Methods for Diagnosing Hepatic Encephalopathy in Patients with Cirrhosis: A Multidimensional Approach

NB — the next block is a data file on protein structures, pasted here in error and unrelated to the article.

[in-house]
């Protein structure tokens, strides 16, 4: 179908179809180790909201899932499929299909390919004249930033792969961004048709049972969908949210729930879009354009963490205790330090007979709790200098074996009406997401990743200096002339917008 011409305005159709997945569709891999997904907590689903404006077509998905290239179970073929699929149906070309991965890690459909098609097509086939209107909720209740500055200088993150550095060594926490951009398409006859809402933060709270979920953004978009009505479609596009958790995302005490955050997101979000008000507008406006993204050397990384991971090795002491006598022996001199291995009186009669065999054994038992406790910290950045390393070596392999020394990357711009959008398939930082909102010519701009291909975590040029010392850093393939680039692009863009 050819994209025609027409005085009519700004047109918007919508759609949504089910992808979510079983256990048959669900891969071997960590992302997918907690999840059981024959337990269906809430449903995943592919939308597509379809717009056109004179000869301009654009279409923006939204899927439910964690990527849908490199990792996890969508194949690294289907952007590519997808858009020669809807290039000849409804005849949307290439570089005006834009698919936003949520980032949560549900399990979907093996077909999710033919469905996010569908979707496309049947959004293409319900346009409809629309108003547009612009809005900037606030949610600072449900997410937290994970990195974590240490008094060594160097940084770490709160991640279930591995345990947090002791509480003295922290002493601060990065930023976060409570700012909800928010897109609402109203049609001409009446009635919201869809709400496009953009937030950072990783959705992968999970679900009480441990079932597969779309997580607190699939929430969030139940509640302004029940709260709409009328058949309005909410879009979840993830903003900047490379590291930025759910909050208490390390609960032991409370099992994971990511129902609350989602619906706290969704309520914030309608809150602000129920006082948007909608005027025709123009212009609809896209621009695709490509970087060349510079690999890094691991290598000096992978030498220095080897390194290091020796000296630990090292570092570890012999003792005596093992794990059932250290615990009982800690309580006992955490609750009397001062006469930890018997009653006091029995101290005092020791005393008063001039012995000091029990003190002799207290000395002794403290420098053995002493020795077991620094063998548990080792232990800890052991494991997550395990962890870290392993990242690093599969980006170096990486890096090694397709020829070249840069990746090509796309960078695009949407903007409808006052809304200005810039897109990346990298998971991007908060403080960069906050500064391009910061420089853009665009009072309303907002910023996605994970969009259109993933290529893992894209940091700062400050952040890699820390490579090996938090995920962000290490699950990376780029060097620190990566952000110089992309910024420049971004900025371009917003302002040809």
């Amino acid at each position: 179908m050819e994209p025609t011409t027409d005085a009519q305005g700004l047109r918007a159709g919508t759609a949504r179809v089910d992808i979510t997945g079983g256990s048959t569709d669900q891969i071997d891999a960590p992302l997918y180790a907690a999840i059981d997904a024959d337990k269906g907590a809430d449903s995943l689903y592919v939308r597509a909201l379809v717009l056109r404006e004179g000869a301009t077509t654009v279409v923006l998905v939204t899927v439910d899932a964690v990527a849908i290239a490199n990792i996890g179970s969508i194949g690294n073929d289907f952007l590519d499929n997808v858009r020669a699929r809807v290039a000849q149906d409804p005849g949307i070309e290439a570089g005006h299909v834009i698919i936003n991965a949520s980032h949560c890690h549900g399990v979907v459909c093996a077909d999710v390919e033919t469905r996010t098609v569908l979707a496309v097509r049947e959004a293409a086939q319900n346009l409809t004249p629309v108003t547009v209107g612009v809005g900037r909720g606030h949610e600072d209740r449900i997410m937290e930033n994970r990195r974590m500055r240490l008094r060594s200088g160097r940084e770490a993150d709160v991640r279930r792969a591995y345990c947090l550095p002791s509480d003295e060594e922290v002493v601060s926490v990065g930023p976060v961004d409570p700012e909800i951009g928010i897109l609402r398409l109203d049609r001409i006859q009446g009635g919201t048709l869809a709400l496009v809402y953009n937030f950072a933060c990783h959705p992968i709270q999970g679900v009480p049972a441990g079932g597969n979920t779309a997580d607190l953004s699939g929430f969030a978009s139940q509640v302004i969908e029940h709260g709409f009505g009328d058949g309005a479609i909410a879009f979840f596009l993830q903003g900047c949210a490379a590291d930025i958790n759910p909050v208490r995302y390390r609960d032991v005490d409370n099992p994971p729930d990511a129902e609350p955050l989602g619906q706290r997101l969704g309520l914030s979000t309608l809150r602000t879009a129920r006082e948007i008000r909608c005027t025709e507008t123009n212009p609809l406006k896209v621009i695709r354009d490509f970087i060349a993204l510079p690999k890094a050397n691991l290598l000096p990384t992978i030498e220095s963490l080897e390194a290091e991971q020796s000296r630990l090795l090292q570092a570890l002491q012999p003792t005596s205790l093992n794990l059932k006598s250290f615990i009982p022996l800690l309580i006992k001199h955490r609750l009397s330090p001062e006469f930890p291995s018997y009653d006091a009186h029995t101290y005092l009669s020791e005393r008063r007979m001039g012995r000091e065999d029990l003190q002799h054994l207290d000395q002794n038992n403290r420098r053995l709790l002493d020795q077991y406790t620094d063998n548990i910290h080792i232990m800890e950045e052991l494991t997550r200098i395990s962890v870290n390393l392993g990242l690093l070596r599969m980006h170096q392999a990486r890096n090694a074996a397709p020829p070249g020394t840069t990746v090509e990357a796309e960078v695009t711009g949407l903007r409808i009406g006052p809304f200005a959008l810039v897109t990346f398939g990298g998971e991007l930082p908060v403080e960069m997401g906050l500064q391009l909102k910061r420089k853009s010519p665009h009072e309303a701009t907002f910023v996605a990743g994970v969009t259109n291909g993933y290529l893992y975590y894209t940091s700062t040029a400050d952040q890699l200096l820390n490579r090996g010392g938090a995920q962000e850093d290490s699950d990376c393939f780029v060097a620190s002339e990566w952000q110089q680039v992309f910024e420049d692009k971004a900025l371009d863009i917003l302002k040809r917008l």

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There is no “gold standard” for diagnosing hepatic encephalopathy in patients with cirrhosis. In consequence, the presence of this condition, unless floridly overt, is often missed. As a result, the majority of patients are denied the benefits of treatment. There are a number of individual techniques, which access different aspects of cerebral function that can be used, singly or in combination, to provide diagnostic information in this condition, including mental state assessment, psychometric testing, electroencephalography, sensory and cognitive evoked potentials, and neuroimaging. These have been variously applied to the study of hepatic encephalopathy but fundamental differences in the essential aims of the studies, as well as differences in the patient populations and the acquisition and analysis of the data, have made comparisons difficult. Thus, there is no clear consensus as to the sensitivity, specificity, or validity of these tests when used alone or in combination. There are, however, a number of additional methods that could be used to analyze the electrophysiological data, and a number of alternative evoked potentials that could be measured to provide better diagnostic information. In addition, there are a number of techniques, such as critical flicker frequency and smooth pursuit eye movements, which have not yet been applied systematically in this condition and which may provide useful diagnostic information. Clearly the methods for assessing hepatic encephalopathy need to be reviewed, newer methods for analyzing the electrophysiological data and newer techniques for assessing alternative aspects of cerebral function need to be explored for their diagnostic utility. This process should aim at developing a multidimensional diagnostic tool.
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